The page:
Renal disease: while kidney disease is often treated with protein restriction, this may not be the best bet for all cats. Too little protein can result in weight loss and muscle breakdown. Some cats benefit from phosphorous-restricted diets to reduce strain on the kidneys, but these decisions are best made in conjunction with your veterinarian. Signs of kidney disease include decreased appetite, weight loss, bad breath, vomiting, dehydration and increased urination.

Nutritional Challenges in Older Cats

As your cats age, they're at a higher risk of diminished appetite due to medical conditions, a loss of smell and taste due to age, all of which can lead to muscle wasting. Pet parents can help with warming food, soft food (canned is often more aromatic than kibble), or adding gravies or meat-based baby foods to improve smell and flavor.

Older cats are prone to dehydration, so getting enough water in them can be a challenge. Again, adding canned or soft foods may help, as does providing multiple water stations throughout the house.

Don't forget that premium supplements such as omega 3 fatty acids and antioxidants can help address some of the signs and symptoms of aging.

So What's the Bottom Line?

As we've seen, cats are a mystery and sometimes a challenge. There is no one-size-fits-all approach to senior diets in cats, so each kitty should be evaluated on an individual basis to come up with a diet plan that will help them live their longest, happiest and healthiest lives!

Dr V
Dr. Jessica Vogelsang, DVM

Four Pet Trends to Look for in 2019

Does your dog have her own dedicated Twitter following? Is your cat a fabulous Instagram star? Do you find yourself skimming the trades to make sure your puppy or kitten will have the freshest, from everyday chic wear to the slickest tech toys? If so, trends are def your thing.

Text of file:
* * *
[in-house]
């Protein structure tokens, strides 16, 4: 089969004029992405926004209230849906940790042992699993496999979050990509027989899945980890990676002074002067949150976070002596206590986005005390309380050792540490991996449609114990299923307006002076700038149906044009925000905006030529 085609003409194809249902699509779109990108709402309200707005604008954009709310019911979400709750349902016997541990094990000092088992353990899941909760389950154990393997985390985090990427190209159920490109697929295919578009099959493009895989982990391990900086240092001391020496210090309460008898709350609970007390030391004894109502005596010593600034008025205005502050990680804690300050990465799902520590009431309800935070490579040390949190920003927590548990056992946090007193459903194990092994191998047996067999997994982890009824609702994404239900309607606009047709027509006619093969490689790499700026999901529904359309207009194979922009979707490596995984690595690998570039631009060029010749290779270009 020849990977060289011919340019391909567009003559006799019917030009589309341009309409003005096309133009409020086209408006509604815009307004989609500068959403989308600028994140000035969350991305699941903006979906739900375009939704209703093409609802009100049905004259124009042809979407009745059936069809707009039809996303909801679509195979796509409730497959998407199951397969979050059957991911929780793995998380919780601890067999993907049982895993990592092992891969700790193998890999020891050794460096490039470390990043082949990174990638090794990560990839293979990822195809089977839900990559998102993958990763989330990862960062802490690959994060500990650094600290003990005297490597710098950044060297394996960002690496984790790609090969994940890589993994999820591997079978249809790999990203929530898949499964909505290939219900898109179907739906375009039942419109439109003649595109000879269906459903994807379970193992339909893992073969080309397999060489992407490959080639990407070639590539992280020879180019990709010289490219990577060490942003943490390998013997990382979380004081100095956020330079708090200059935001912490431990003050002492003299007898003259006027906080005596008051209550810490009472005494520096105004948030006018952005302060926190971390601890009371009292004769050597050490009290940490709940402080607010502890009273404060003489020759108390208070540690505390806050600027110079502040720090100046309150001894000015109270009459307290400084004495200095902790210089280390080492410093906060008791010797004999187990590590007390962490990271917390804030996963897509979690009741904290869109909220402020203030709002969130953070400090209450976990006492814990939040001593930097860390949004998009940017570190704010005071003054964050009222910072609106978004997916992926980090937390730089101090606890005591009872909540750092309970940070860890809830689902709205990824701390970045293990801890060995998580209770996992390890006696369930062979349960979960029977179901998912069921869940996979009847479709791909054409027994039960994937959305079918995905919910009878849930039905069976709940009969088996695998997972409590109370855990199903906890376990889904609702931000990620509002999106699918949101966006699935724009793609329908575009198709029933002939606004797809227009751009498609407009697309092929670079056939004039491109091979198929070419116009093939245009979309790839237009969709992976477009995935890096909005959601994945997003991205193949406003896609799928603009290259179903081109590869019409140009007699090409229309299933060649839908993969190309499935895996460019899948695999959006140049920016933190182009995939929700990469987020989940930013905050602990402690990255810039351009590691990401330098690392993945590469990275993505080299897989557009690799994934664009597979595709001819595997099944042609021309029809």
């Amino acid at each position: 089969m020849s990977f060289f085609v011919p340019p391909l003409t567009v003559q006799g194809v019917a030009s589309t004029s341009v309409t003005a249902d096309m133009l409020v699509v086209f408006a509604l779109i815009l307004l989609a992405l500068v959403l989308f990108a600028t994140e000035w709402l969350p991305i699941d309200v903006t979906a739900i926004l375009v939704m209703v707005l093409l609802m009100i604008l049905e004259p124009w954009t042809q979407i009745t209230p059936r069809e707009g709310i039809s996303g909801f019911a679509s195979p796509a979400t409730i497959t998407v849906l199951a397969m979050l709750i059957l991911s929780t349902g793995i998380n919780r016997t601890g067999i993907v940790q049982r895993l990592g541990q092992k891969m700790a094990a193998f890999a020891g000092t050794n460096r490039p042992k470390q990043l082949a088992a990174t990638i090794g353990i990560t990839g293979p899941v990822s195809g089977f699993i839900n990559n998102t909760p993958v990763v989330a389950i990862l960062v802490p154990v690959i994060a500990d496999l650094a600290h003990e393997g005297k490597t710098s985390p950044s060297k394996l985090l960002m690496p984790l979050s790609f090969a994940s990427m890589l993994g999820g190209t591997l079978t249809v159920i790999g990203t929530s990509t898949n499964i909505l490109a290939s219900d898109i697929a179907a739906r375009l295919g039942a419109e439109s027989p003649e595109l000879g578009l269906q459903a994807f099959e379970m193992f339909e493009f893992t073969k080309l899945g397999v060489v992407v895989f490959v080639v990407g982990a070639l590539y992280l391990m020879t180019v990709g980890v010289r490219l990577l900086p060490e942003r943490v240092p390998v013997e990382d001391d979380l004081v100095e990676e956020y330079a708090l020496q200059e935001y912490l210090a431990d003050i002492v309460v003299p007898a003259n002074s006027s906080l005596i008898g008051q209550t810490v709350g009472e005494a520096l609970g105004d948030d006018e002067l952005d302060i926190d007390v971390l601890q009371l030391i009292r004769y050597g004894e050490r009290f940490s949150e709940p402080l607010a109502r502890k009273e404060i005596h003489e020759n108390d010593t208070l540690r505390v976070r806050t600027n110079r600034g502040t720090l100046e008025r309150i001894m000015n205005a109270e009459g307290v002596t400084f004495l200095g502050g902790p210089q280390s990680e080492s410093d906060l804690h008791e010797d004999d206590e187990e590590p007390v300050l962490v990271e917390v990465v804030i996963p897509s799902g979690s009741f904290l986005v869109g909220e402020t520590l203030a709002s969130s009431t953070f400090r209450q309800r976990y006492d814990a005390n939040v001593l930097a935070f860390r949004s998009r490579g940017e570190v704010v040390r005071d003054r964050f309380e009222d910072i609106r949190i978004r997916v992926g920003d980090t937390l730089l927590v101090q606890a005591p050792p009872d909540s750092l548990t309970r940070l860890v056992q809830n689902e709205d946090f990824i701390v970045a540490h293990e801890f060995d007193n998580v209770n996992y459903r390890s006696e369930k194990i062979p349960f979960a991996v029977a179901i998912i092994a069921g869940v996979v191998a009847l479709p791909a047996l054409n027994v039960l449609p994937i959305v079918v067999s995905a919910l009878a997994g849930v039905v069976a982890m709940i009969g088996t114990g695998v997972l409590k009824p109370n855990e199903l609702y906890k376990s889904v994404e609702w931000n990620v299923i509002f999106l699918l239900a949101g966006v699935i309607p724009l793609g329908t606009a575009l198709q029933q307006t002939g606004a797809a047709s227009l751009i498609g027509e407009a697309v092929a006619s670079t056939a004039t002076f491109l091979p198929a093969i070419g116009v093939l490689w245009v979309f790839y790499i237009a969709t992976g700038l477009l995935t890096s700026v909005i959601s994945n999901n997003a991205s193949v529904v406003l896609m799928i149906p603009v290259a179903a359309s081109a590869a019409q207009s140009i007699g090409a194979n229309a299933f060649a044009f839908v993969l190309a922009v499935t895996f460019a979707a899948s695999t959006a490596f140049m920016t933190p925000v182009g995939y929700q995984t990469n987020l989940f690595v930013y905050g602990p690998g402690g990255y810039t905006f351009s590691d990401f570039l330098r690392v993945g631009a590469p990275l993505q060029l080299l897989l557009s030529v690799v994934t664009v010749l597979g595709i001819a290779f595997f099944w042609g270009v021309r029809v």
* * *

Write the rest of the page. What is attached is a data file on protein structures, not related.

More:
Now that 2019 is well and truly underway, we're taking a closer look at pet trends for the coming year. Specifically, we'll check out four distinct areas: smart tech, alternative health, special diets and emotional health.

So, without any further ado, let's check out what's hot and what's not for doggos and kittehs for the immediate future. To view the full-size PDF, simply click on the image below. And be sure to share this handy infographic with other like-minded pet parents, too!

Four-Pet-Trends-for-2019Four-Pet-Trends-for-2019

Kitty Play Time

In last month's episode of Pet Talk, Dr. Sarah provided us with fun and simple ways to tap into a cat's innate problem solving skills while helping avoid the behavioral and physical consequences of sedentary living. If you missed this video on making safe but fun DIY toys for cats, be sure to watch that next.

This month, Sarah’s back with more in-depth info on why it’s important for your cat to have regular play times. It’s partly due to their unique evolution, but also because their minds require stimulation for a long and healthy life.

Be sure to share this video with friends and family, especially if they are cat lovers. And, please leave your comments if this Pet Talk episode is helpful to you.

Feline Food Fun

Who among us hasn't started munching on a bag of chips to suddenly and unexpectedly find the bag empty? Just like us guilty humans, cats will often overeat due to boredom or stress. In this month's episode of Pet Talk, Dr. Sarah provides fun and simple ways to tap into your cat's innate problem solving skills while helping avoid the behavioral and physical consequences of sedentary living.

These DIY toys will both keep kitty's body busy and let her use her predatory instincts to exercise her brain. So, get ready to dig into your recycling bin and replace some of those feline snack habits with fun and games!

Be sure to share this video with friends and family, especially if they are cat lovers. And, please leave your comments if this Pet Talk episode is helpful to you.